BUT, in this fallen world in rebellion against God, all these things that are good in themselves (part of God’s creation and human work), have been corrupted and perverted for greed, oppression, luxury for some and poverty for others – that is, they all serve Babylon – the great Prostitute – a portrait of the wicked City of Man – arrogant, lustful, destructive and violent. BUT Babylon will fall! Hallelujah – cries the world in Revelation 19. The old order of sin, corruption and death will be destroyed forever! That is the good news of Revelation 18-19.
AND THEN, all the product of human nations, empires and kings – all the splendid achievements of trade, art, business, architecture, music, engineering, and all that makes human life so wonderful, will be purified, cleansed of evil and perversion, and it will all be put to its proper use, to glorify God and for the blessing of redeemed humanity.
All the accomplishment of human civilization will adorn the City of God, not the city of Babylon. Notice how v. 23 speaks of the glory of God, and v. 26 speaks of the glory of the nations – this is God’s glory and human glory but now no longer in arrogant competition but glorious combination.
That is what these verses look forward to. We cannot even begin to imagine how God will accomplish this but it encourages us in our daily lives and work to know that nothing is ever wasted; nothing is too small or insignificant. The God who can redeem and resurrect our humble bodies, the God who has already reconciled His whole creation through the blood of Christ, the God who will make all things new as the old order of things passes away, this same God will redeem and purify our humble work and have it contribute in some way to the glory of the city of God.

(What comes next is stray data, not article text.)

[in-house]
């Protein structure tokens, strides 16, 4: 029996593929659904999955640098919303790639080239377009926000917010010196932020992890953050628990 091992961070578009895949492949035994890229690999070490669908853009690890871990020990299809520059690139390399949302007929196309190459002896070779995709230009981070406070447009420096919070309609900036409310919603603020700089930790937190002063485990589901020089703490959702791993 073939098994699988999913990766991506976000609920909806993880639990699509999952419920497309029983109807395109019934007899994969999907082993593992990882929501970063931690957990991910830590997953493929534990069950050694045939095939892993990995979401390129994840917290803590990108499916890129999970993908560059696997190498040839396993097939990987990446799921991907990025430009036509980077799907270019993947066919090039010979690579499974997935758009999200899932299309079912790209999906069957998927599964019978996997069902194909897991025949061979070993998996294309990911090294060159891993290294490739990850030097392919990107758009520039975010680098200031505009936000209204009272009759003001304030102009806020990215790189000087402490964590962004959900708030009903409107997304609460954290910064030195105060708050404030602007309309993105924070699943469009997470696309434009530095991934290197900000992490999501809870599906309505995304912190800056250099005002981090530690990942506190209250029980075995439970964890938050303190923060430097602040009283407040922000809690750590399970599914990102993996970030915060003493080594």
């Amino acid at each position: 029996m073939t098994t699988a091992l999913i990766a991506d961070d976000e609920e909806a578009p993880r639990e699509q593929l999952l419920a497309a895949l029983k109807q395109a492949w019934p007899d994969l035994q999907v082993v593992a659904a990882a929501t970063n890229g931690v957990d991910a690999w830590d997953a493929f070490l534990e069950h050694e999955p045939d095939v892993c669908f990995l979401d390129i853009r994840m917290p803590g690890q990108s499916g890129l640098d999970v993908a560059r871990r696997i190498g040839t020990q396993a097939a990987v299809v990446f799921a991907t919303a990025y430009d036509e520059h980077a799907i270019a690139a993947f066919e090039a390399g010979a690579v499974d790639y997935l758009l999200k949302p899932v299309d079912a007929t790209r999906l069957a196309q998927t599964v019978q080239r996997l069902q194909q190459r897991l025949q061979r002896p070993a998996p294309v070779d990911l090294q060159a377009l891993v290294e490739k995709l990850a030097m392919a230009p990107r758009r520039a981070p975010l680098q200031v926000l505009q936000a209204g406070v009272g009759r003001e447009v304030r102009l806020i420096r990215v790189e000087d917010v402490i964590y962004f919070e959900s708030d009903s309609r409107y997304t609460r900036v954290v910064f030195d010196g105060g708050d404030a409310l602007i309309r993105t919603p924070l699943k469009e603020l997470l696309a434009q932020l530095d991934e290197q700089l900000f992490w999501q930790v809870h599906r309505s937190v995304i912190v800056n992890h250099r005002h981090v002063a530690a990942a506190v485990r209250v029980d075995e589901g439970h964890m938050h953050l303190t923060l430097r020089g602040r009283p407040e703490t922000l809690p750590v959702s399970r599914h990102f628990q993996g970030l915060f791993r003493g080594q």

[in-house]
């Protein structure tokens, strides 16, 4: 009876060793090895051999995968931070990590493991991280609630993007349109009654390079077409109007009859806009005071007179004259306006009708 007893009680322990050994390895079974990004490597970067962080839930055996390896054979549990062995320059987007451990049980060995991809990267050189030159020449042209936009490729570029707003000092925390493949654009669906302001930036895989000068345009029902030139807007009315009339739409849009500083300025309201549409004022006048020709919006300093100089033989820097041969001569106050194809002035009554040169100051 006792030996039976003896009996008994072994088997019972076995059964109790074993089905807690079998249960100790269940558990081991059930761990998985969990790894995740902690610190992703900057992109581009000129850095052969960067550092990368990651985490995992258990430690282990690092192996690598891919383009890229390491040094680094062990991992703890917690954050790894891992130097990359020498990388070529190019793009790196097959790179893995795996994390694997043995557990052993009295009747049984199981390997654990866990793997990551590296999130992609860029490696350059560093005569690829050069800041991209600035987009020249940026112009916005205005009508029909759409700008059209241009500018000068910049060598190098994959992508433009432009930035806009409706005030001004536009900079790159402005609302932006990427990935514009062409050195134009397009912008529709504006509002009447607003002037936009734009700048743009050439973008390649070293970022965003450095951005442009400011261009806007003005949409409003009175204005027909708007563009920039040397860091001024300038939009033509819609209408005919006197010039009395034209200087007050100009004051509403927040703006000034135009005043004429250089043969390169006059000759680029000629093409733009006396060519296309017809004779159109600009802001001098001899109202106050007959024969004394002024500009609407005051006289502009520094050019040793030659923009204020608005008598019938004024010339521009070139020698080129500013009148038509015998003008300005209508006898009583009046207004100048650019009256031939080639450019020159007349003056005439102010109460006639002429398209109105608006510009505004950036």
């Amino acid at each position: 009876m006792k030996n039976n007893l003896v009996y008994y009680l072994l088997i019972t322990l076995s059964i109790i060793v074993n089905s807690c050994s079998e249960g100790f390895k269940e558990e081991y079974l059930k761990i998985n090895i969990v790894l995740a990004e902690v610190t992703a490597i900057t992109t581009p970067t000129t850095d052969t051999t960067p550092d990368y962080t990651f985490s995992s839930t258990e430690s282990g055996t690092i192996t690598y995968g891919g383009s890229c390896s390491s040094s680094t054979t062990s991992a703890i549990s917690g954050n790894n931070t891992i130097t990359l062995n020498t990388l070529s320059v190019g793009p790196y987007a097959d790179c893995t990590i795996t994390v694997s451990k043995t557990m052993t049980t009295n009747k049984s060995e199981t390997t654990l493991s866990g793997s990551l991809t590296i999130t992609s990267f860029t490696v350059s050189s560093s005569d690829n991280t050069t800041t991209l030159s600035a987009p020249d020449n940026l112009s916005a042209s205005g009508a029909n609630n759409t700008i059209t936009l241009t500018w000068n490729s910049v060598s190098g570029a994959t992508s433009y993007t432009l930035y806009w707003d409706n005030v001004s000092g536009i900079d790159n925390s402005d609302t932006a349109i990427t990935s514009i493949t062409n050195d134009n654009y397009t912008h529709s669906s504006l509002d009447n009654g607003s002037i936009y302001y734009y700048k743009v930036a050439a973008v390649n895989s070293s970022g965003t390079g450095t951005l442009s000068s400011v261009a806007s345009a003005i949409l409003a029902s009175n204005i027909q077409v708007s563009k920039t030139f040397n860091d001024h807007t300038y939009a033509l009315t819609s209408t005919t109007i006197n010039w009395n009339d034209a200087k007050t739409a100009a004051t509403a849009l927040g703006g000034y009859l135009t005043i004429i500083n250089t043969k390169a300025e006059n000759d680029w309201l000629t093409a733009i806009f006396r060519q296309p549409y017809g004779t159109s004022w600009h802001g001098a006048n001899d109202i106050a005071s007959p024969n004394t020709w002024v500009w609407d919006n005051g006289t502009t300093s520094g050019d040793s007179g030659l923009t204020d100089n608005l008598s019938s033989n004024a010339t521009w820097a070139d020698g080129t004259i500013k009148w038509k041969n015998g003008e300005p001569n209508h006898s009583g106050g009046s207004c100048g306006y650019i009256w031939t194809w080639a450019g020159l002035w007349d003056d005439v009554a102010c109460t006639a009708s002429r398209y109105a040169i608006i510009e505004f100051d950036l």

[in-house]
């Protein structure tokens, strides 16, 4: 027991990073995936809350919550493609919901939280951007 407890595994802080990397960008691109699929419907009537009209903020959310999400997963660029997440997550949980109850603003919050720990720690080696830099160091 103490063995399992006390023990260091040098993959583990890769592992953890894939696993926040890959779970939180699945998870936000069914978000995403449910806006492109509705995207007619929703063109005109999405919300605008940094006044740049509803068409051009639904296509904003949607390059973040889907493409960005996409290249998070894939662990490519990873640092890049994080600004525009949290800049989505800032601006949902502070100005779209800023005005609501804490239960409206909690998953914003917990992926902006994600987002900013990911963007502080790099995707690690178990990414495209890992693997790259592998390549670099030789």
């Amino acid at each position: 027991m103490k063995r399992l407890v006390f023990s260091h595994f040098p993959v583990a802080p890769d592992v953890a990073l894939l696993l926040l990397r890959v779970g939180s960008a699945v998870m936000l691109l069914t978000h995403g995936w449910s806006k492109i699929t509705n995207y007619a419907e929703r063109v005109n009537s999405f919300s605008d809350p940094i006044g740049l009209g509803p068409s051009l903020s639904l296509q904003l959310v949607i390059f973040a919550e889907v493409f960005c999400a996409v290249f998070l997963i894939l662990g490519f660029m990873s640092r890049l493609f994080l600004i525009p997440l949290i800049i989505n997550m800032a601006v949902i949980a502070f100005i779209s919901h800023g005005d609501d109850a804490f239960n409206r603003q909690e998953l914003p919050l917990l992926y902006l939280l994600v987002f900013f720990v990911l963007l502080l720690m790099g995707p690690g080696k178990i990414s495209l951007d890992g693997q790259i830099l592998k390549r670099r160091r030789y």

Our shalom lies in knowing that we can live here and now in the light of that wonderful prospect. That is why, even though Jesus warned us that in this world we shall have trouble, He could also say, don’t be afraid for I have overcome the world, and assures us, “My peace, my shalom, I give to you.”
Let me finish then, with three wonderful prayers of the Apostle Paul, which help us look forward to that day.
The peace of God, which transcends all understanding,
will guard your hearts and your minds in Christ Jesus.
Now may the Lord of peace Himself give you peace at all times and in every way.
The Lord be with all of you. 2 Thessalonians 3:16